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No End in Sight for Automaker Strikes

Posted August. 28, 2006 07:26,   


With the strike at Ssangyong Motor Co. deteriorating, another strike at Kia Motors Co. is getting prolonged, increasing the damage to the two companies. It seems unclear how Ssangyong Motor will resolve the issue since a tentative agreement on wage and collective negotiation was rejected in the labor union’s vote and the internal conflict within the labor union has deepened.

Ssangyong says it has no more to propose after the tentative agreement, including the withdrawal of restructuring, job security guarantees and investing, was voted down.

Ssangyong yesterday announced that it couldn’t make any additional proposals due to a management crisis, making it even harder for the two sides to reach an agreement.

The sitting executive members of labor union are also in a difficult situation to exercise bargaining power.

Ssangyong’s labor union has been in the process of electing new labor executive members after some executive members were arrested and indicted on charges of receiving rebates in the process of selecting food suppliers in June.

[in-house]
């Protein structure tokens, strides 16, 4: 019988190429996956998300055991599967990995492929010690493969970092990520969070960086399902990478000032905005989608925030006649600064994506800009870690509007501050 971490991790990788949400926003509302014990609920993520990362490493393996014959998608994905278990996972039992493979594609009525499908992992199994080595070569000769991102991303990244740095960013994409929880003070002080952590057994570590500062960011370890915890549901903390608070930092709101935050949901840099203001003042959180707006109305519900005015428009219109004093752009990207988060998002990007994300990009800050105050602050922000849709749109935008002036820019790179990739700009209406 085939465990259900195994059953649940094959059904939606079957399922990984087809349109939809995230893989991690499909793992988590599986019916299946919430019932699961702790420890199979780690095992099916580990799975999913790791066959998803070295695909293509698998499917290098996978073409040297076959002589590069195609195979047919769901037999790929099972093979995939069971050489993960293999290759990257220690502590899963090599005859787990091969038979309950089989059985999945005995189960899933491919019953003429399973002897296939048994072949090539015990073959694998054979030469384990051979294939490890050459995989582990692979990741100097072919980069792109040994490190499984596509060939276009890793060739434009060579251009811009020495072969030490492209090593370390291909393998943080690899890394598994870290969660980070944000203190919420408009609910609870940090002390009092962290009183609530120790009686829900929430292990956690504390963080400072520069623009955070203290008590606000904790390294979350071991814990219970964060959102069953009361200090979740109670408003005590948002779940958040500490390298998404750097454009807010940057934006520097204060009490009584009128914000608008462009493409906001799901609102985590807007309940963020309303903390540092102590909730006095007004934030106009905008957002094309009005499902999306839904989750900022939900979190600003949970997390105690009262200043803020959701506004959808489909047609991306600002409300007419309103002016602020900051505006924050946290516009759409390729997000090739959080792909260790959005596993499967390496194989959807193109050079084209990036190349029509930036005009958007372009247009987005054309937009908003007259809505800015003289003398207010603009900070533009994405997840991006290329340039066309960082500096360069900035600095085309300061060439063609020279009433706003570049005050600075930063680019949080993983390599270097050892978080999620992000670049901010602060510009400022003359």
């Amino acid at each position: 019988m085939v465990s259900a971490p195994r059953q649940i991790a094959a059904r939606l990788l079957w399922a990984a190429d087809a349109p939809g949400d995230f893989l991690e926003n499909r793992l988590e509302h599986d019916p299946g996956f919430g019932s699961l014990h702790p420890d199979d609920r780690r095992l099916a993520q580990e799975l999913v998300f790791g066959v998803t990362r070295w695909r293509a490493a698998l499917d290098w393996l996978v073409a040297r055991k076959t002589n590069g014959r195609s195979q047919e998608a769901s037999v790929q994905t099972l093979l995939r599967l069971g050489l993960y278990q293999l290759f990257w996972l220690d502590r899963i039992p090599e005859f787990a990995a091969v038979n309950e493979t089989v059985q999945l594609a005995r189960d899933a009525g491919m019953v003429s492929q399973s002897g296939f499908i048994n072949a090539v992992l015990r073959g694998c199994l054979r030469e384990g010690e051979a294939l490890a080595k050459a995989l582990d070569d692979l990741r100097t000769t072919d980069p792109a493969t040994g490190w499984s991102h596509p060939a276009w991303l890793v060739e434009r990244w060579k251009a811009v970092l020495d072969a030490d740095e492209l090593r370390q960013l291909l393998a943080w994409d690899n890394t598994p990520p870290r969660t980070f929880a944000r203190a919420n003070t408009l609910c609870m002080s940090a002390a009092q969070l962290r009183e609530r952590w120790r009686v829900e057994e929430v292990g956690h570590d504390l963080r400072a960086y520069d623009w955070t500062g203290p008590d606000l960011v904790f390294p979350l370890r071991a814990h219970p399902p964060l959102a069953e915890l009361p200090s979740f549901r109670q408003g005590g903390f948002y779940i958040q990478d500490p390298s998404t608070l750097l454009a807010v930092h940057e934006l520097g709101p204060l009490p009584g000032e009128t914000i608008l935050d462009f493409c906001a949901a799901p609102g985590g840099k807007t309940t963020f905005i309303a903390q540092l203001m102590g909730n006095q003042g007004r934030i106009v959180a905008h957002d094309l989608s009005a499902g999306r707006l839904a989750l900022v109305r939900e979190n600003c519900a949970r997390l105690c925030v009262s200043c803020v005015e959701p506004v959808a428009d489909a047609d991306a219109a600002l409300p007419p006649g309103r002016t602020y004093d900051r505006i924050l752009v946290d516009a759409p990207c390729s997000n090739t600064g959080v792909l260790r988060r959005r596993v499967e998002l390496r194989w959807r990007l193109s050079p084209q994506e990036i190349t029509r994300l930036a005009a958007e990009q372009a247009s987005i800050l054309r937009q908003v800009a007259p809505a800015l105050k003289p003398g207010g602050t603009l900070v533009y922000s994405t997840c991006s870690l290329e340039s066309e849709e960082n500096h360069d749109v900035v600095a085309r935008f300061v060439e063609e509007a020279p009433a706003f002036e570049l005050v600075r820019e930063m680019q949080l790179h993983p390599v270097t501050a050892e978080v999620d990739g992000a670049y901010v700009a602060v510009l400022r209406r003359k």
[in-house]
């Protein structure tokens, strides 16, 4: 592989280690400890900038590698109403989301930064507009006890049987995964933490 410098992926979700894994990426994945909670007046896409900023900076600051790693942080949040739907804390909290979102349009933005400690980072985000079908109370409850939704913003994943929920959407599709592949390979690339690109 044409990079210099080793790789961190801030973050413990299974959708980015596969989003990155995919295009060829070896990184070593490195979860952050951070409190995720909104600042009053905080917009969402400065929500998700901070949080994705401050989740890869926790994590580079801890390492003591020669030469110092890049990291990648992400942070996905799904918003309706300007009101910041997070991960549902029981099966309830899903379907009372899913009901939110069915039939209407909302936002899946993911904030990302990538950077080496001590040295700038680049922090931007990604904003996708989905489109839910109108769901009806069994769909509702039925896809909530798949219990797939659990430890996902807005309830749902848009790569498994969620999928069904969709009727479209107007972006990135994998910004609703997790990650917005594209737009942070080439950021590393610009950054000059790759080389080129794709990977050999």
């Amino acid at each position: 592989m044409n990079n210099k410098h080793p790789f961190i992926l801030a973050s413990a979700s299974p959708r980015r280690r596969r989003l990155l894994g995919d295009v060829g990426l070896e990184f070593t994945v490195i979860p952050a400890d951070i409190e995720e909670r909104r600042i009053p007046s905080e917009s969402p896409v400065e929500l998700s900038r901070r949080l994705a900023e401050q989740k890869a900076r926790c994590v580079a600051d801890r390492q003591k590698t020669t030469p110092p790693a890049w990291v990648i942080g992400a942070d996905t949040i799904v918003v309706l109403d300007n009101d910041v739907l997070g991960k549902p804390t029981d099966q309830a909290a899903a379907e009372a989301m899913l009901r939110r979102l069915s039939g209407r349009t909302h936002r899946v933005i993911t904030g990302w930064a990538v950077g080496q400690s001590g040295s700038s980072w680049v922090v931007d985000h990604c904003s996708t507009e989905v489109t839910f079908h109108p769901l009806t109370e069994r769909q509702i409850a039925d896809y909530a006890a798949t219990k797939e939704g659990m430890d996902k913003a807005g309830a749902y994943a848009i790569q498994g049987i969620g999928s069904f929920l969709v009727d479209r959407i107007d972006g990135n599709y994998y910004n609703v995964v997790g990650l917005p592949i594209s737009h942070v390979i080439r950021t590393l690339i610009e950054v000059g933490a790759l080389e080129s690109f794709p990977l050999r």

Candidates for new labor executive members criticize the negotiations by the current senior labor union members as too lenient on the company and initiated internal strike on August 23.

The discussion between labor and management has to be held only after new labor executive members are elected on September 1.

Current labor union executives said, “We want to solve the issue before the new labor union executive team is formed but it is uncertain how labor members will decide on this matter.”

Ssangyong stated, “We have negotiated with the sitting executive members of labor union for 140 days but it remains to be seen how long it will take to discuss with the new executive members again from the beginning,” and expressed misgivings saying, “Managerial difficulties will worsen for as long as the strike period gets longer.”

Meanwhile, Kia Motors noted that it had 570 billon won in lost sales due to a partial strike that has continued for 19 days as of today.

The labor union is intensifying its strike by holding a partial strike six hours day and night on August 25 after striking four hours day and night.

Kia Motors said, “We’ve already recorded an operating loss of 15.1 billion won in the second quarter (April to June) and combined with operating income rapidly diminishing every year, it’s hard to accept the labor union’s demands.”

Kia Motors’ labor union is demanding a 106,221 won increase in basic pay, payment of 300 percent bonus and an increase in retirement age to 62 years old.

On the other hand, Kia Motors suggested a 73,200 won increase in basic pay, 1.0 million won in incentives for achieving quality and 150 percent bonus when employees fully satisfy production targets.

Kia Motors’ operating profit fell from 6.3 percent to 3.4 percent to 0.5 percent during 2003 to 2005 and it further declined to 0.2 percent in the first half of this year (January to June).